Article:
Which Joe gave his name to ‘sloppy joes’? We look at five interesting sandwiches and their lexical origins.
An Asian onion that forms clusters of slender bulbs which resemble salad (spring) onions. It is the onion most commonly used in SE Asia.
- ‘Now there should be room for the 5 sweetcorn (which are growing well) and the sprouting broccoli and the 4 runner beans I have been given in exchange for the Welsh onions.’
- ‘They've got some unusual things growing there - Welsh onions are a perennial onion which grows in clumps.’
- ‘Sunday was a quieter day, garden-wise, but I did manage to pot up my 5 sweetcorn plants and I also planted up my strawberry tower with 11 petunias, 5 basil, 4 carrots and 4 Welsh onions.’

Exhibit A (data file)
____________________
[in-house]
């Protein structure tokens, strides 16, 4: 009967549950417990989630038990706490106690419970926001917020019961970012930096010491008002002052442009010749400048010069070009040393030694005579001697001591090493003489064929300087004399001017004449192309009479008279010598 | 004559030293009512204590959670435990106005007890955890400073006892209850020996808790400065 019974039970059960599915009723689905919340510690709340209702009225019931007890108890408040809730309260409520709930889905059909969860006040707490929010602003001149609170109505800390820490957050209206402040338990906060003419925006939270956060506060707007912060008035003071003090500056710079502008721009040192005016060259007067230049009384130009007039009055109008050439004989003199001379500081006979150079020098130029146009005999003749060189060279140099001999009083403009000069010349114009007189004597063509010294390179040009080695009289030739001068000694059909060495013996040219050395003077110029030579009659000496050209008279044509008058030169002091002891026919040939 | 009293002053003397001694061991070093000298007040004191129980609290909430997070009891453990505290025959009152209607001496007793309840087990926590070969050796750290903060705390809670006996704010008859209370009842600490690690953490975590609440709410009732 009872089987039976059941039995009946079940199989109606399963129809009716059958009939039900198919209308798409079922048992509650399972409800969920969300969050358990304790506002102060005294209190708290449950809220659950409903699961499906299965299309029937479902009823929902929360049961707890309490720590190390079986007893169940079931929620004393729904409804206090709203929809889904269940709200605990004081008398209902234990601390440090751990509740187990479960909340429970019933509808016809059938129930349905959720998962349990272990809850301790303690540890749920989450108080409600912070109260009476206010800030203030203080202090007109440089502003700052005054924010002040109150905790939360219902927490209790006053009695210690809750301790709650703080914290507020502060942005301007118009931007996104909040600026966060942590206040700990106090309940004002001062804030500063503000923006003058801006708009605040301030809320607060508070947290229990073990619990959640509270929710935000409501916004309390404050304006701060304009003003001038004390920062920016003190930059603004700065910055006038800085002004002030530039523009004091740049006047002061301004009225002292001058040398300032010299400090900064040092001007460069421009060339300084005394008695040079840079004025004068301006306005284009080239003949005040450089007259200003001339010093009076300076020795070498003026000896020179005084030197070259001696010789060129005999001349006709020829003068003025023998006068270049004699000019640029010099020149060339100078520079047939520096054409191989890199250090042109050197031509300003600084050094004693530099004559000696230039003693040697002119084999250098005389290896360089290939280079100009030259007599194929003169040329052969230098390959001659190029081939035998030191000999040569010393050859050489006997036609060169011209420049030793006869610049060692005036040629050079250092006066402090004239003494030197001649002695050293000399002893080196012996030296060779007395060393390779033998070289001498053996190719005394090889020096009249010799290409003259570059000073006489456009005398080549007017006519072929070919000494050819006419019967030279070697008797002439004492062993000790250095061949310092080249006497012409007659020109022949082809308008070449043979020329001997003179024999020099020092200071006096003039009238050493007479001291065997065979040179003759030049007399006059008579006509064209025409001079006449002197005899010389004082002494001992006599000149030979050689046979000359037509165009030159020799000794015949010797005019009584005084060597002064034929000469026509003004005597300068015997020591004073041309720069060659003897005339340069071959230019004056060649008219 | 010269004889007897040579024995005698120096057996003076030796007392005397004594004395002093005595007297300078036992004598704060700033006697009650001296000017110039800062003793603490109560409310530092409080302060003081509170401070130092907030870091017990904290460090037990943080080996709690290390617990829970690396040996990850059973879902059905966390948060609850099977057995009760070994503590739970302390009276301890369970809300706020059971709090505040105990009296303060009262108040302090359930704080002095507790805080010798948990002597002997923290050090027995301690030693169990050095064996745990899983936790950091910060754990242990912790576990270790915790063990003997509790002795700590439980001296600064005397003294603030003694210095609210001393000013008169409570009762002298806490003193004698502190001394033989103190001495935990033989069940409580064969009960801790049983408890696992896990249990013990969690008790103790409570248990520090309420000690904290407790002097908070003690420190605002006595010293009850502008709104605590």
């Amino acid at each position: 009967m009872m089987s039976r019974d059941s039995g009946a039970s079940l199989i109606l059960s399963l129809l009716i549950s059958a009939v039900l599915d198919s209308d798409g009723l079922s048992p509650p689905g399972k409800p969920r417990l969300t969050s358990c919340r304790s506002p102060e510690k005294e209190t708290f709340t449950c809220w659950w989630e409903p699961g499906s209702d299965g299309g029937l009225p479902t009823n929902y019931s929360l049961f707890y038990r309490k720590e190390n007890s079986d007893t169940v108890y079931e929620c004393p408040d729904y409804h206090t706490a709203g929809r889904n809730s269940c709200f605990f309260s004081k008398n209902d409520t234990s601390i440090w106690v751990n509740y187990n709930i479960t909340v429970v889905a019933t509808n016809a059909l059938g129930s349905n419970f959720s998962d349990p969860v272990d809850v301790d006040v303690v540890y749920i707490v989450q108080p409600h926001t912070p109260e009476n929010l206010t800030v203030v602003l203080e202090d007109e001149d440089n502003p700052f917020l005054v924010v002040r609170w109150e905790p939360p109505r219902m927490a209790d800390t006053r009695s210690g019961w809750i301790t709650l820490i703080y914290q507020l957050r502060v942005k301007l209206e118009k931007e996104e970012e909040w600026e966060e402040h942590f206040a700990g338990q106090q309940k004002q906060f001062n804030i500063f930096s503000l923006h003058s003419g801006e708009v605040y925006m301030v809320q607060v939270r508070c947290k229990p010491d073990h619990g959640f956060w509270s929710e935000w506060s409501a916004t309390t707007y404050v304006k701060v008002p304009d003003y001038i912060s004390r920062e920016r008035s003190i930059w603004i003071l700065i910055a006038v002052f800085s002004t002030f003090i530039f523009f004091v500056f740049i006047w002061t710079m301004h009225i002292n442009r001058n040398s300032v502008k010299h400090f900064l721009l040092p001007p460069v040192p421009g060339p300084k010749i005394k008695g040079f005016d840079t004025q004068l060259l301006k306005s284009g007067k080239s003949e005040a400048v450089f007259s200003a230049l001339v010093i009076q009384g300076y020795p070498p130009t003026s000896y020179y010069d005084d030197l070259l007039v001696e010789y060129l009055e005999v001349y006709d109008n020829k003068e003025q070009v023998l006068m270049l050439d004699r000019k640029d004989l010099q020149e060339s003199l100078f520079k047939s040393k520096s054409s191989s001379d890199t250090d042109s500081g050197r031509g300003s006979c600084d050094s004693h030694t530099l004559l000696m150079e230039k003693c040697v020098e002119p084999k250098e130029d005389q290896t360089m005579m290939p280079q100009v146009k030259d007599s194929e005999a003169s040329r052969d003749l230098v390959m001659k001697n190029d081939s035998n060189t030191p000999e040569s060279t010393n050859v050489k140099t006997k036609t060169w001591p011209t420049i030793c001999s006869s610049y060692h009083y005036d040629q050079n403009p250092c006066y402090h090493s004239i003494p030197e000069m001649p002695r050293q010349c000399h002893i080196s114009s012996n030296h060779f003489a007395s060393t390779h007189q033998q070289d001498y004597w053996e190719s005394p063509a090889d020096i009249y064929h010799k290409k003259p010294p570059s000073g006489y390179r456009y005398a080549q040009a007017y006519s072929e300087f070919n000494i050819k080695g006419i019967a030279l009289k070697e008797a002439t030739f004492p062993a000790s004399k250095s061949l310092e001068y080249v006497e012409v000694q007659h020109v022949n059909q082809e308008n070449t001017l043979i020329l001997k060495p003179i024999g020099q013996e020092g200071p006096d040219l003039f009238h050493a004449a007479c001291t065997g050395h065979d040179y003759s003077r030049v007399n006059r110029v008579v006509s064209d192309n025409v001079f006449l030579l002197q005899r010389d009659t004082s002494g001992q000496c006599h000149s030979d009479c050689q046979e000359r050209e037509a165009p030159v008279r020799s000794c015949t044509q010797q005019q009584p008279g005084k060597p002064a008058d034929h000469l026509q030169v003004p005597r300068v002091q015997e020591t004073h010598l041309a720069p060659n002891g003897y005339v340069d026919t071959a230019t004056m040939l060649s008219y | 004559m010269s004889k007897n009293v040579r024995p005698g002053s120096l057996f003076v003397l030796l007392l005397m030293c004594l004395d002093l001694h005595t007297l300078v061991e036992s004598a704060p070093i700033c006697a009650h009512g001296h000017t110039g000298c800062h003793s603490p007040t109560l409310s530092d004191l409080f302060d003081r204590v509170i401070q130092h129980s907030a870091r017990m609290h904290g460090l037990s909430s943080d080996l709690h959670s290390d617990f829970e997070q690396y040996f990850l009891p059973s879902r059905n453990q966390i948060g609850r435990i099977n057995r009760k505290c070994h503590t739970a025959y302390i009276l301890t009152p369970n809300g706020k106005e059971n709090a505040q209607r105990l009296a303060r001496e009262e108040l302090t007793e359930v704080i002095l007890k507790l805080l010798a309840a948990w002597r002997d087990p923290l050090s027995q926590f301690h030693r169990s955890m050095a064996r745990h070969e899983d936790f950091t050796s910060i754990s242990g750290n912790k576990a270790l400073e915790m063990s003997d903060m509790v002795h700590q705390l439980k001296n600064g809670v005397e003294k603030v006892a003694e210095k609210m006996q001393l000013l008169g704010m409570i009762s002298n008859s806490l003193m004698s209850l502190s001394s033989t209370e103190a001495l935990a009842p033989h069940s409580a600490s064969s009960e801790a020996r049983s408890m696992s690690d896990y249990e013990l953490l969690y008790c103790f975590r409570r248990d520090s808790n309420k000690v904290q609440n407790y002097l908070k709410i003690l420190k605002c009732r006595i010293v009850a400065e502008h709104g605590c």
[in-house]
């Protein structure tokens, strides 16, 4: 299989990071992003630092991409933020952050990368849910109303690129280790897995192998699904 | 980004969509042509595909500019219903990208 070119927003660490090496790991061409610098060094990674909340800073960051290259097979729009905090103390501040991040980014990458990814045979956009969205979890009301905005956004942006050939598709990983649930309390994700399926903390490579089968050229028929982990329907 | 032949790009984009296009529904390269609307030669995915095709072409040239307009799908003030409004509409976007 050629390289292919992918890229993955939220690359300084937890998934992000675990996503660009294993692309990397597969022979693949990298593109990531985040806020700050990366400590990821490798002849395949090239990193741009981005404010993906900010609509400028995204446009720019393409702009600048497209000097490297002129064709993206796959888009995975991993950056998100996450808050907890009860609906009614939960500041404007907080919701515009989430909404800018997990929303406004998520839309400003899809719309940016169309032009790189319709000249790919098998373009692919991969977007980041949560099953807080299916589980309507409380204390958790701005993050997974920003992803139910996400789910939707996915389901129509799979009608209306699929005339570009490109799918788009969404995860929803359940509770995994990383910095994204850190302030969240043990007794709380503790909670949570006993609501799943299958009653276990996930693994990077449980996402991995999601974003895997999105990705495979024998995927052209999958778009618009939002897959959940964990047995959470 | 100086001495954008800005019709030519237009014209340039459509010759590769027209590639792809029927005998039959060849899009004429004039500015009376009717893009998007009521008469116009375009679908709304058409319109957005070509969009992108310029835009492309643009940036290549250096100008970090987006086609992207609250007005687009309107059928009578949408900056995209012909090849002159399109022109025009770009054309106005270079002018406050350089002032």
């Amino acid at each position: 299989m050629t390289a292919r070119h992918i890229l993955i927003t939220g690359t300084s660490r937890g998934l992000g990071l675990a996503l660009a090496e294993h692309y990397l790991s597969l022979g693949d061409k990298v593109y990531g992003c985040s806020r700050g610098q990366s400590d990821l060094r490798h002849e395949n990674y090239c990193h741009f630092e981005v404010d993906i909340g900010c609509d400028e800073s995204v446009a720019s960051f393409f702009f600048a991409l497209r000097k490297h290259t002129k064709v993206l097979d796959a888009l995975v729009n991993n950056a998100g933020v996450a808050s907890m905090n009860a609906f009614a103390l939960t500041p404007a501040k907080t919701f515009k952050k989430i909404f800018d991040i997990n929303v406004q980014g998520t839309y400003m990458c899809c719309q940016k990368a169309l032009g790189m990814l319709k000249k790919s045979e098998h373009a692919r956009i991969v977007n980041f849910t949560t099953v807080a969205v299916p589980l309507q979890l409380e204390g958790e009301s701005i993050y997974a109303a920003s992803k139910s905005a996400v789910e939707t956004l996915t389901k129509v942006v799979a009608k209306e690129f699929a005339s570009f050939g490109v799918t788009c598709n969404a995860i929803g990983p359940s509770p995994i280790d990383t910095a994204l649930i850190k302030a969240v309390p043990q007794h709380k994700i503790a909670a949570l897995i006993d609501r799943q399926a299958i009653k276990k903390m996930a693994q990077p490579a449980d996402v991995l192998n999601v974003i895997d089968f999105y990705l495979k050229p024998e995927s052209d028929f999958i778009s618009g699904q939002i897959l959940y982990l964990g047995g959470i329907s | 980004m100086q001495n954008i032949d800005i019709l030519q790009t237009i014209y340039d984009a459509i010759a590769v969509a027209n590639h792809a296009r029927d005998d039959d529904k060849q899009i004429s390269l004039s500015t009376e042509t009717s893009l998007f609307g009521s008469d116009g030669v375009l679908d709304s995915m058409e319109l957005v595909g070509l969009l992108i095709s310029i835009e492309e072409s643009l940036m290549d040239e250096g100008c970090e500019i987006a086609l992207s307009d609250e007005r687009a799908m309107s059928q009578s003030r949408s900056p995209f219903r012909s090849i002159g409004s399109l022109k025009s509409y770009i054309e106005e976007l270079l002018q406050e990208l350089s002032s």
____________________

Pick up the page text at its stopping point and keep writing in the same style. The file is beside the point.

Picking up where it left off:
- ‘In the cold frame outside the beans, peas Welsh onions and sweet peas are also doing well, and I'm now leaving the lid open all the time.’
- ‘The Welsh onions are now in the unheated sun room; the petunias are in the house as they need warmer temperatures to germinate.’
Early 18th century (as Welch onion): Welsh from German welsch foreign.
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Before you run for the hills, let’s run through a list of ‘run’ expressions that are running through our minds.
The definitions of ‘buddy’ and ‘bro’ in the OED have recently been revised. We explore their history and increase in popularity.